After three years of droughts, Cape Town, South Africa, has set Day Zero—the day the town runs out of water—for April 21, 2018. Cape...
Cleaning options to reduce resin fouling
Water softener resin is extremely porous, which is beneficial because it allows for more surface area to capture calcium and other metals in source water. Surprisingly, 99% of ion exchange actually happens in the interior of the bead. Resin beads, ranging in size from 16 to 50 mesh, are abused daily during the backwash process and by contaminants in the source water. Resin could last much longer in these hostile environments with a few fairly inexpensive solutions.
Resin is designed to change the chemical makeup of minerals, which makes them cling to the resin beads. In the exchange, the resin bead loses sodium and/or potassium ions. Just before the resin becomes completely saturated with calcium or magnesium, the unit should be set to regenerate. This allows a sodium-rich brine solution (or potassium permanganate for greensand applications) to rinse away the minerals stuck to the resin beads and restore them to peak efficiency—at least in theory.
Resin life varies based on several factors, such as the type of resin used, the minerals or oxidants present in the source water and the regeneration cycle. Some resin manufacturers see gel-type, 8% softening resin life as a 10- to 15-year event. Because cation resin is essentially porous plastic beads, it is highly susceptible to chloramines and chlorine degradation. The presence of 2-ppm residual chlorine in a water system can cut the life expectancy of a standard softening resin in half.
Chlorine and chloramines attack the divinylbenzene (DVB) in resin, which causes it to swell and take on moisture. DVB is the ingredient in resin that gives it a hard, porous shape. As DVB breaks down, the pores and channels inside the beads break down and close up. The results include pressure loss and resin that is so mushy it can be crushed easily between two fingers.
Over-brining and fast rinses with freshwater also can cause resin to foul. In situations in which the brine has more than 45% salinity, water is drawn out of the bead due to osmosis and the bead shrinks. In a fast-rinse scenario, water enters the beads at such a quick pace that it causes them to swell and crack. As the beads break down into smaller sizes, they are flushed more easily down the drain during regeneration. Most newer models only allow for slow-rinse cycles to prevent this from occurring.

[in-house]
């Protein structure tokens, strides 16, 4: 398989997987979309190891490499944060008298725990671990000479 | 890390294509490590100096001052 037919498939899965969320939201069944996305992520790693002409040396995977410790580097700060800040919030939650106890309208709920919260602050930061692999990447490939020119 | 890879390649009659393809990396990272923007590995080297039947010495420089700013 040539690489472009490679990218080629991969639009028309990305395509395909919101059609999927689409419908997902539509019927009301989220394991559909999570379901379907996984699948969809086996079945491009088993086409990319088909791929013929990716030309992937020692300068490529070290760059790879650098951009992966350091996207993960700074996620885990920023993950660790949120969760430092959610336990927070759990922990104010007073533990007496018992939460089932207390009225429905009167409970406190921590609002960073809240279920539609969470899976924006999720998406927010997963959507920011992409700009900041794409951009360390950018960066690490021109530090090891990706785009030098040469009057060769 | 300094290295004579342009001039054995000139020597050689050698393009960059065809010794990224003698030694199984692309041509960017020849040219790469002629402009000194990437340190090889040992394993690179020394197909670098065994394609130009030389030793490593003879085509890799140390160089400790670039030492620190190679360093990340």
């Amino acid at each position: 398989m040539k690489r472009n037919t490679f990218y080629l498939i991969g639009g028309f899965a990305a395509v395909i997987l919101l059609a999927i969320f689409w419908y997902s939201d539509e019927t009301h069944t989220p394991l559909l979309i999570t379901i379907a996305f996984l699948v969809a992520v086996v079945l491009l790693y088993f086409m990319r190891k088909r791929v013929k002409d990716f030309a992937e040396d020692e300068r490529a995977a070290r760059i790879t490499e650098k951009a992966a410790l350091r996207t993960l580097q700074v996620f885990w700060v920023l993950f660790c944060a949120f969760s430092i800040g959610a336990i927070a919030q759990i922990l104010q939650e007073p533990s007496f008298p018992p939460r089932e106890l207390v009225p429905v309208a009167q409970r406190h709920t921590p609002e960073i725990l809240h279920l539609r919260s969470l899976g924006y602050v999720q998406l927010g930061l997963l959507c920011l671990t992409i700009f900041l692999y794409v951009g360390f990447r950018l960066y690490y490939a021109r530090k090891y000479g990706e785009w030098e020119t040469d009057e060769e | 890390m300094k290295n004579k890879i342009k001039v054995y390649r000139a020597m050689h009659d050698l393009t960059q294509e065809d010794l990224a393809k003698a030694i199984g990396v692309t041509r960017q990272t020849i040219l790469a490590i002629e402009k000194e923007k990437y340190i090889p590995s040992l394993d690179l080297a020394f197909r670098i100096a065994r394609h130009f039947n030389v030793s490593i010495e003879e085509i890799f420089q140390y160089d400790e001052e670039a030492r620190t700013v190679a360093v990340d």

Organic fouling is the most common and expensive form of resin fouling and degradation. Well water is typically low in organic materials, but surface waters contain hundreds of parts per million of natural and manmade organic matter.
Natural organics are formed from decaying materials and are usually acidic and have an odor. The most typical natural contaminants include tannins, oils, tannic acid and fulvic acid. These contaminants plug the interiors of beads, causing a fish eye effect. If these organics remain on the resin, they break down the strong base of the beads until they are no longer active. At this stage, cleaning the resin can return some of the lost capacity, but the ability to remove silica and carbonic acid will be lost.
In situations in which iron or manganese is present, organic fouling is accelerated. Ferrous iron exchanges ions and attaches itself to resin the same way as hardness minerals. However, a brine solution alone will not dislodge iron ions from resin beads. The iron is oxidized as air is introduced into the system, and the now-ferric iron attaches itself to the surface of the bead as well. The beads will stick to one another, causing channeling. This restricts the flow of water over the resin to specific arteries that form over time in the resin tank, reducing the exchange capacity of the tank to as low as 10%. Manganese fouls resin in the same manner as iron.
With municipal and occasionally well water supplies relying on chlorine for microbial control, a carbon filter is highly recommended ahead of a water softener. With levels of 2 ppm of residual chlorine or chloramines, the resin life will double with a prefiltration system. This process also will help reduce the amount of organic compounds introduced into the brine tank.
Resin cleaning will prevent the buildup of organic compounds and even can clear built-up iron from the pores of beads. There are several methods and products available for continuous resin cleaning. One option is powder cleaners, such as Pro Products’ Softener Mate or Ban T, which are designed specifically to clean oils and organic compounds. Powder cleaners can be layered in between each bag of salt or poured directly down the brine well to treat extremely fouled resin.
There are also multiple liquid resin cleaners on the market, such as Pro Products’ Pro Res Care or Res Up, which can be used in an automatic feeder system to deliver precise amounts of cleaning solution to rid resin of organic compounds and limited amounts of iron. Both liquid and powder resin cleaners eliminate the fish eye effect on beads, clearing out the porous surfaces so they can again be used to soften water.
High-iron resin cleaning requires more strength to change the chemical property of the iron. Cleaning products such as Pro Products’ Pro Rust Out are formulated to strip iron from the resin beads and eliminate channeling. In situations in which iron levels are more than 2 ppm, the cleaner can be layered between each bag of salt or poured down the brine well to treat extremely fouled resin. Because an iron-fouled unit can have a reduced capacity of up to 90%, using a high-iron resin cleaner can greatly extend the life of resin and save on salt and water costs.